NagaWorld Union Leader Arrest Condemned by US Government
The US State Department has called for the release of Cambodian trade union leader Chhim Sithar.
Sithar was arrested at Phnom Penh International Airport on November 26 after returning from a labor conference in Australia. She is the president of the Labor Rights Supported Union of Khmer Employees of NagaWorld (LRSU) which has been embroiled in a year-long dispute over workers’ rights with Cambodia’s largest casino, NagaWorld.
She faces up to two years in prison if convicted on charges of incitement to commit felony by disturbing the social order.
“We urge Cambodian authorities to release Chhim Sithar and all detained trade unionists exercising their rights to freedom of association and peaceful assembly, drop charges against them, and move to constructively resolve their disputes,” the department said in a statement.
NagaWorld, in Phnom Penh, is owned by billionaire Chen Lip Keong and is the only integrated resort in the country. It has a monopoly within a 120-mile radius of the Cambodian capital.
Cambodians are forbidden by law to gamble, and so NagaWorld largely exists to lure wealthy Chinese tourists to blow their hard-earned yuan at its gaming tables.
Workers began striking in January 2022 in solidarity with 365 of their colleagues who had been laid off the previous April. NagaWorld said the job cuts were designed to reduce costs to alleviate the financial pressures of the coronavirus pandemic.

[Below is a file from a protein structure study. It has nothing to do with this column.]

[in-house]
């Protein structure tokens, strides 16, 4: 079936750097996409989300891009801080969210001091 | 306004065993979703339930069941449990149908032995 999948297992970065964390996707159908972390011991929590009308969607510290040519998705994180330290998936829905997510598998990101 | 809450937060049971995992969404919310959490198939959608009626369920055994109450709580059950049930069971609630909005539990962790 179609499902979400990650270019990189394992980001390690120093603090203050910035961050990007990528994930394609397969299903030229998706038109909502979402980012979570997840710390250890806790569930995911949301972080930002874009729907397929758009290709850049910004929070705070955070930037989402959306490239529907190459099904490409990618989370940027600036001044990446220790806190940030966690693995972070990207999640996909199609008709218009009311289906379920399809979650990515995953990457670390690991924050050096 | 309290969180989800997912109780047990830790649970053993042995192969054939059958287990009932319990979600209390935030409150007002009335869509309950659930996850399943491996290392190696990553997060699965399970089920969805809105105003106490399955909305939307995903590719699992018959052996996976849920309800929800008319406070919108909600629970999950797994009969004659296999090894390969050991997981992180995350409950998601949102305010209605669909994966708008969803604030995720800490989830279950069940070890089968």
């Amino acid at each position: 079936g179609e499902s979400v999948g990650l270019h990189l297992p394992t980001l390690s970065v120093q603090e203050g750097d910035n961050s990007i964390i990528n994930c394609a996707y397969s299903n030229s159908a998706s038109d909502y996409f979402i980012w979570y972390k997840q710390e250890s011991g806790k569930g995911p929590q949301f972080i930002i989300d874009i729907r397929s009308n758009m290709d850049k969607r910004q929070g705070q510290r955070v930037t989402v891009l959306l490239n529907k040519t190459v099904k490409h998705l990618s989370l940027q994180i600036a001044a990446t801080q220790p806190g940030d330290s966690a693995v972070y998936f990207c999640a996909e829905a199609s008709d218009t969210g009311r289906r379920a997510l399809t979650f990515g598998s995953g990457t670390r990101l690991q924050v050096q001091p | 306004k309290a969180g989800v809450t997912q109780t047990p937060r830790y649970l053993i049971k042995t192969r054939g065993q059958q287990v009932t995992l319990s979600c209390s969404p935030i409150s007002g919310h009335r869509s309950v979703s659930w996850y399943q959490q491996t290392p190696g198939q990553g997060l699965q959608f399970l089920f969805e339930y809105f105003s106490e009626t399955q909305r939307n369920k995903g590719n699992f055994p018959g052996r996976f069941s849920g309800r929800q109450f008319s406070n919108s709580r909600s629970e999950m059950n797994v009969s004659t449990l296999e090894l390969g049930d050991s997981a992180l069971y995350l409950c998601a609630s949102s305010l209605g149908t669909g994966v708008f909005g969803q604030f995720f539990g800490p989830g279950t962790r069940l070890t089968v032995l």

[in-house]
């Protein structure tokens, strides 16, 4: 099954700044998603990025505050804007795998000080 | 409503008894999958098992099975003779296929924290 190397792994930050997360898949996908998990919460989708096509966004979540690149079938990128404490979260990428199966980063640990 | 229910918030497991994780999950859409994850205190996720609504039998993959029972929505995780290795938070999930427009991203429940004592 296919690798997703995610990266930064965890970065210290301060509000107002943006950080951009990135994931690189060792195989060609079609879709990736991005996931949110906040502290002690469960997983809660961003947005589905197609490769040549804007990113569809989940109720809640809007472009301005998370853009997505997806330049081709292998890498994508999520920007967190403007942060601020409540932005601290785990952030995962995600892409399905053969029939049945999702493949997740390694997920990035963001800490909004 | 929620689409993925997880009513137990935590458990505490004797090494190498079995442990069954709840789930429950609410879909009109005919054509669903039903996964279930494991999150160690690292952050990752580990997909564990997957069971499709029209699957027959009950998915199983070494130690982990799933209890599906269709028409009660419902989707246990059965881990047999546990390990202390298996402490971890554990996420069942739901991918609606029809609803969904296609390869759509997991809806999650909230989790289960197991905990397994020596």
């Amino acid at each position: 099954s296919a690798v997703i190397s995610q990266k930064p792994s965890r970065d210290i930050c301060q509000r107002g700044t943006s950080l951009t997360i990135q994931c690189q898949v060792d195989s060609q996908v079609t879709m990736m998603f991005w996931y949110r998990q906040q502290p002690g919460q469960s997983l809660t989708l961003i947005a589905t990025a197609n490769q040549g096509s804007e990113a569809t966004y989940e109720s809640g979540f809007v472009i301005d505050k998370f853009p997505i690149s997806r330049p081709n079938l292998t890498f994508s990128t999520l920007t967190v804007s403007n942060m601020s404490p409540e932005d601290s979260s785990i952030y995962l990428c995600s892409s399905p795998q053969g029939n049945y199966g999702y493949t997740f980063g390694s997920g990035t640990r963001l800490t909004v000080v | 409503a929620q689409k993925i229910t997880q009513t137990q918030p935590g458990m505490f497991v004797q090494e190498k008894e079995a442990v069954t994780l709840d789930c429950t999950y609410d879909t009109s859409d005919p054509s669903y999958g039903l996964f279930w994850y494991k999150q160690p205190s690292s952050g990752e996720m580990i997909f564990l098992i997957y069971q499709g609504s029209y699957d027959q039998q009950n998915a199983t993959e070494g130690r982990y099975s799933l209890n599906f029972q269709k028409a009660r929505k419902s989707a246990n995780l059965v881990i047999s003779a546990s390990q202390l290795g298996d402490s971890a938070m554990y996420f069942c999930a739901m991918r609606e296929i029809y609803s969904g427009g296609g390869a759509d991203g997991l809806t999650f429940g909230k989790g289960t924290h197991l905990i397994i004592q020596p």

But LRSU argued the layoffs were illegal and the severance packages, refused by many, inadequate. Subsequent picketing outside the casino led to mass arrests, which were condemned by the United Nations.
Cambodia is an authoritarian one-party state. It has claimed NagaWorld demonstrators were arrested because they were a threat to national security and because they were breaching COVID-19 protocols. The union said this was a pretext to suppress dissent.
The Cambodian government has intensified a crackdown on civilian protests since 2017. According to a report by Human Rights Watch, it has used the global pandemic to “step up … repression of critics and activists and adopt more draconian laws.”
The US government urged Cambodia to uphold labor rights obligations and mediate a resolution between NagaWorld and the union.
It also demanded the release of Cambodian American lawyer Theary Sing. She was one of 60 opposition figures detained in June on charges of conspiring to commit treason. She was sentenced to six years in prison after a mass trial that was condemned by the West as politically motivated. Her crime was to criticize the government on Facebook.
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